No, the Divinci Code cannot shatter my faith. My faith and belief in the Divine is not reliant on humanity but rather the Divinity of God and the reality of the Graces that God gives in my life. The moments of encounter with the Divine in the simple acts of being in the human world. The Church will fail us, as surely as we will fail the Church and God on more occassions than one. But it is important to know that God will never fail us and the Divine will continue to exist within the world for all of us. We simply need to open our hearts and minds, the be vulnerable, trusting, and open enough to take off our blinkers and see that God not only exists but God calls us into a relationship with the Divine.
Leave movies like the Divinci Code on the shelf of the video store. Or at least remember what they are, Hollywood selling it’s latest blockbuster. Take time to find your own ‘God experience’ allow God to become real and lived in your life. For it is here you will discover what is true faith and belief.
It seems to become increasingly harder each year; leaving All Souls that is. I’m constantly blessed with the way in which the students of ASSG welcome us and take time to befriend us. The way they take us into their community and share their lives with us is overwhelming. Being a smaller school it has been easier over the years to get to know students more closely than in larger schools. I guess that’s why leaving seems to be getting that little bit harder each year. It was particularly so this year as a number of the year 12 students will finish school this year and I’ll miss seeing them next year. We did have an opportunity to have a small service of blessing and annointing for some of those who we have come to know well and will leave this year.
Over the course of the last 10 days we have had opportunity to laugh, play and eat with the students, as well as challenge them and stretch their minds in the classroom. I was all too aware that some of the things we asked of students was hard for them. However, I appreciated the effort they put in stepping up to the challenges thrown to them. I was also particularly appreciative of the efforts of a group of students who braved the cold and wet to join us each morning at 6.30 am for a Eucharist service. I think these are exemplars of why I appreciate coming to ASSG; that is the student’s ability and willingness to try and to be a part of things. They are genuine down to earth people who will make an effort if and when asked. I’m already looking forward to 2008.
Following from the account of making Holding Crosses with the students in year 12 we found that making Anglican Rosary or Prayer Beads with the students in year year 11 was also a success. Again I was wanting to do something meaningful with the students which gave them something concrete to take away with them. Initially I was unsure how they would receive the idea of making a set of Rosary Beads. But again, to my surprise, the students were quite receptive. The students seemed to enjoy making their set of Prayer Beads. It was certainly a challenge to fit making 30+ Prayer Beads into a 50 minute session (twice). But fun nonetheless.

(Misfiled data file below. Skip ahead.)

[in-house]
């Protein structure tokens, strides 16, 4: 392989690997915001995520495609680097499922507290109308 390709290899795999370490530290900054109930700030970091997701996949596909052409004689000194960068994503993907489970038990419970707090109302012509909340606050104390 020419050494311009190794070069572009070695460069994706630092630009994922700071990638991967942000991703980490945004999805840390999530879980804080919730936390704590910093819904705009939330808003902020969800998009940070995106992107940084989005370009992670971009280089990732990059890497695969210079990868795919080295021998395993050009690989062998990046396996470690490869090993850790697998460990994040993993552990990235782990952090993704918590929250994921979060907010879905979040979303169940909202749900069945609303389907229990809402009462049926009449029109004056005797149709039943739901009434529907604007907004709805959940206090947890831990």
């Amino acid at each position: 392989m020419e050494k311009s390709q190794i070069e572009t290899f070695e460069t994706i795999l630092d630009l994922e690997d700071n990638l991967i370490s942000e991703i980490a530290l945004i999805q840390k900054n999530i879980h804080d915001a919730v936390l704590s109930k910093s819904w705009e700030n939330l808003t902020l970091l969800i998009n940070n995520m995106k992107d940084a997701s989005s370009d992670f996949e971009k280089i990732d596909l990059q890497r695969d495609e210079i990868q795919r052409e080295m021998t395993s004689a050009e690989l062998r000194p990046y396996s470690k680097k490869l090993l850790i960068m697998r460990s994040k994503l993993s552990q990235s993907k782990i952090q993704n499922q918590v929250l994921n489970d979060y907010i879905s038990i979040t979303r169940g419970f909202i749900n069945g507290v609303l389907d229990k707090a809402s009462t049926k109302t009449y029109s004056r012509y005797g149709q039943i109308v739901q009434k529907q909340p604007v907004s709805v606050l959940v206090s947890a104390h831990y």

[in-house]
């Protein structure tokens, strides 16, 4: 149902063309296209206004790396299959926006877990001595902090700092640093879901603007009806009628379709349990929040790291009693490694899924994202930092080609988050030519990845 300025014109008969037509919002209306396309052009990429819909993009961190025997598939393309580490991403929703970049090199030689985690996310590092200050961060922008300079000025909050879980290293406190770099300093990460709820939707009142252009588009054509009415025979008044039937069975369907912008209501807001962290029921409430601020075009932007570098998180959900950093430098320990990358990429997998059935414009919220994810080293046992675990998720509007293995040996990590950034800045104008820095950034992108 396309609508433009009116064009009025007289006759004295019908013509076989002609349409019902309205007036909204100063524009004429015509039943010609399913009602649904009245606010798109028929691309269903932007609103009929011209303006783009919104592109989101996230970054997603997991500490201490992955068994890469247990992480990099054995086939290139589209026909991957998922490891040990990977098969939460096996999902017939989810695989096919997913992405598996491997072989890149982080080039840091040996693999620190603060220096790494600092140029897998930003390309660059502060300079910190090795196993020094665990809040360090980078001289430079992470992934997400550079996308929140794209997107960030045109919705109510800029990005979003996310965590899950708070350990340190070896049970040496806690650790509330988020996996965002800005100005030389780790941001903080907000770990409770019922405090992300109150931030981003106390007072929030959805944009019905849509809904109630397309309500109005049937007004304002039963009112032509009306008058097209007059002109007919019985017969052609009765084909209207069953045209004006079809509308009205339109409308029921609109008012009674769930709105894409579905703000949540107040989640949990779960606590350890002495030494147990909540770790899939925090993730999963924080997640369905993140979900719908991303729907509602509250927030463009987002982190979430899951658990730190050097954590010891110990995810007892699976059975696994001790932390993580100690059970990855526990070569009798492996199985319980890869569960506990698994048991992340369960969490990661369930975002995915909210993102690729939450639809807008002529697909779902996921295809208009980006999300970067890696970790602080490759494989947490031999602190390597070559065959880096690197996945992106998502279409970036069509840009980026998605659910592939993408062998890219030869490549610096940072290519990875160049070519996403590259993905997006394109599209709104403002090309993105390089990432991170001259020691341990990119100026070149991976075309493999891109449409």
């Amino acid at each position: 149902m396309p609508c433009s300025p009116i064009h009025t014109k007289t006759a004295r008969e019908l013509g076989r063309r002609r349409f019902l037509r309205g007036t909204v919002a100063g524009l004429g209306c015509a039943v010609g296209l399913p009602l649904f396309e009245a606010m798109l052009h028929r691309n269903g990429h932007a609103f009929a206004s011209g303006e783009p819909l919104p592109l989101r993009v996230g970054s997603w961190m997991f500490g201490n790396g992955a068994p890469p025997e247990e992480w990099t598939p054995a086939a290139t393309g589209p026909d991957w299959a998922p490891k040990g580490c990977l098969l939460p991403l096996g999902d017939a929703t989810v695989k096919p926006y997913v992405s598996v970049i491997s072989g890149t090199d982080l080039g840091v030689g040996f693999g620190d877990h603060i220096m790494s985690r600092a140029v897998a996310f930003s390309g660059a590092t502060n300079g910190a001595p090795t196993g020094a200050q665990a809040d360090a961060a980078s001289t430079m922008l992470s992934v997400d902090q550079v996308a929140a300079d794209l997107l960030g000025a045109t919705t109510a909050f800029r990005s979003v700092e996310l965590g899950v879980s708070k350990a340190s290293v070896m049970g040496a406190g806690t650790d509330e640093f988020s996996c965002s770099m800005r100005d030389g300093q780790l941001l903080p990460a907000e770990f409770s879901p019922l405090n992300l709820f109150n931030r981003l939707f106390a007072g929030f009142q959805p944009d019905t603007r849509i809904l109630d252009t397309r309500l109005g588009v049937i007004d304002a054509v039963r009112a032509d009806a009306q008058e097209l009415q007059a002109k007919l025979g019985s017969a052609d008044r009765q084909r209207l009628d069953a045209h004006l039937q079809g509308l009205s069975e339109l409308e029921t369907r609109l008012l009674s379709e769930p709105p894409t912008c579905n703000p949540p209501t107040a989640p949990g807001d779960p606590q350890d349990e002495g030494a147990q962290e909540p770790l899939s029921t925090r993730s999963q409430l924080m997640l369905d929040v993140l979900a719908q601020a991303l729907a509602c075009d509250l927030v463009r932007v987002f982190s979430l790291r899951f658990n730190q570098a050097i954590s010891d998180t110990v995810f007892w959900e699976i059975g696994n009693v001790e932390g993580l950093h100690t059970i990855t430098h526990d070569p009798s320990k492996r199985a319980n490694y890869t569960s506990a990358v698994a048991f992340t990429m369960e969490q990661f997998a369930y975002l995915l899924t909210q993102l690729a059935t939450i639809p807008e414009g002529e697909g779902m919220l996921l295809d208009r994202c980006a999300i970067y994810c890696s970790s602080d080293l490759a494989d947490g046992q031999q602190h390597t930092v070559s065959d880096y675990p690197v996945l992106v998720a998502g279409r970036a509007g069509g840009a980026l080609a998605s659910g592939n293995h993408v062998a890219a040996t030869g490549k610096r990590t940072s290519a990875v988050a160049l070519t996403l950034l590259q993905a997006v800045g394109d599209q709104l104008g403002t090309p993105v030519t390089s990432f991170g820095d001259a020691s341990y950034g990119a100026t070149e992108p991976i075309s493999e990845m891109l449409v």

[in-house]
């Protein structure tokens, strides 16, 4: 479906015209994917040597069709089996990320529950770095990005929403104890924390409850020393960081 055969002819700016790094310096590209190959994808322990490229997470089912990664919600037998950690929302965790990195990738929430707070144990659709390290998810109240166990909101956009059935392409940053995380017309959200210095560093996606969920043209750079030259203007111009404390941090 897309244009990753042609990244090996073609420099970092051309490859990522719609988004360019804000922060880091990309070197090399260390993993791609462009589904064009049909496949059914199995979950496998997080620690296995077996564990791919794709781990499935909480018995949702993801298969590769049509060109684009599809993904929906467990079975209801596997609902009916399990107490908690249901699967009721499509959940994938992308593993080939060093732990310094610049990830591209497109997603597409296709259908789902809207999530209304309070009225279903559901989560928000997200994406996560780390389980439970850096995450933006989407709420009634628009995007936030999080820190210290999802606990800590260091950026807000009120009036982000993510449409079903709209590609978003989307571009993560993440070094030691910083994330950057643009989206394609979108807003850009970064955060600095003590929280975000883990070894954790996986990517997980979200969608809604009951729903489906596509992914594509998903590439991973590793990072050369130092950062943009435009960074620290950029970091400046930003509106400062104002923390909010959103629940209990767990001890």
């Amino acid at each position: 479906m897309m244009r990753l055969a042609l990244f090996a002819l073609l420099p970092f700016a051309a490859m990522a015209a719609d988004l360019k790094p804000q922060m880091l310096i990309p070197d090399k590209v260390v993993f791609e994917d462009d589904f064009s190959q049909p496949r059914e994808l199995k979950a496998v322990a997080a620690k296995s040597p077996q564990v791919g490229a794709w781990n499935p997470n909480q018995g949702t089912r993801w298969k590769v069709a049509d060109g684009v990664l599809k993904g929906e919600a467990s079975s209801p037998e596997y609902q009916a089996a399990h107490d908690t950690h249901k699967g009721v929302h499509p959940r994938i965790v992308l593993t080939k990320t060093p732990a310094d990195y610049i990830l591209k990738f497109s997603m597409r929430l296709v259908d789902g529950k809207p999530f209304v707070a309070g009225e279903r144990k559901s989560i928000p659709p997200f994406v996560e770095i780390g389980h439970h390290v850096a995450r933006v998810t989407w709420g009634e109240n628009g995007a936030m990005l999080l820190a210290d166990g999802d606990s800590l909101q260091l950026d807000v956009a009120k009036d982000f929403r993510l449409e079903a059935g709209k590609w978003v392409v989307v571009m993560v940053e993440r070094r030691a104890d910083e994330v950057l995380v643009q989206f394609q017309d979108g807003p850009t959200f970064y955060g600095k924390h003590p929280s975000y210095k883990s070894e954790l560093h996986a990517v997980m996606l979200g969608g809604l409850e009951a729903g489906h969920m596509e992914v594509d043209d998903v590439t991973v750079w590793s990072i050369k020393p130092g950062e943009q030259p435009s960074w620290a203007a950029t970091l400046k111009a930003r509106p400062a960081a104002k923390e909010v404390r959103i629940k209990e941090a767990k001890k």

After making the Prayer Beads we had a session on the history and symbolism of prayer beads, as well as giving them some simple short prayers to use with their Prayer Beads. A few of the students came up to me later to tell me that they had tried using the simple prayers with their Beads. I was also pleasantly surprised to find that a number of students were wearing their Beads on their arms and wrists around school.
It is the first time I’ve tried doing a session on Prayer Beads in this context. In the past I’ve usually done them with groups that have requested to do the Prayer Bead workshop. Feedback from students, and some staff and parents were very positive and there were also requests from junior students to make sure they got to make them in year 11 too. I’m pleased that we had the opportunity to have some fun, make something practical students could keep, and give them a brief insight into one way of learning how to pray.
As I was planning for this year’s visit to ASSG I was wanting to do something special with the students in year 12; most of whom I had known since year 8. I wanted to do something not only interesting with them, but something that they could take away and would remind them of our visits over the years. Then I had a thought that it would be very appropriate to make Holding Crosses with them. Holding Crosses, first developed by Sr Angela, have a story behind them which seemed fitting for the occasion. Sr Angela developed her Holding Cross for a woman who had been under house arrest because of her anti-apartheid activities in South Africa. The Cross was sent with the message as you hold this know that we pray for you or words to that effect. This seemed an apt way to offer the students something meaningful which expressed a sentiment of similar thought; that it, as we said to them, this is a gift that we can give them that they could take away and when they hold it they might remember the times we spent together at ASSG.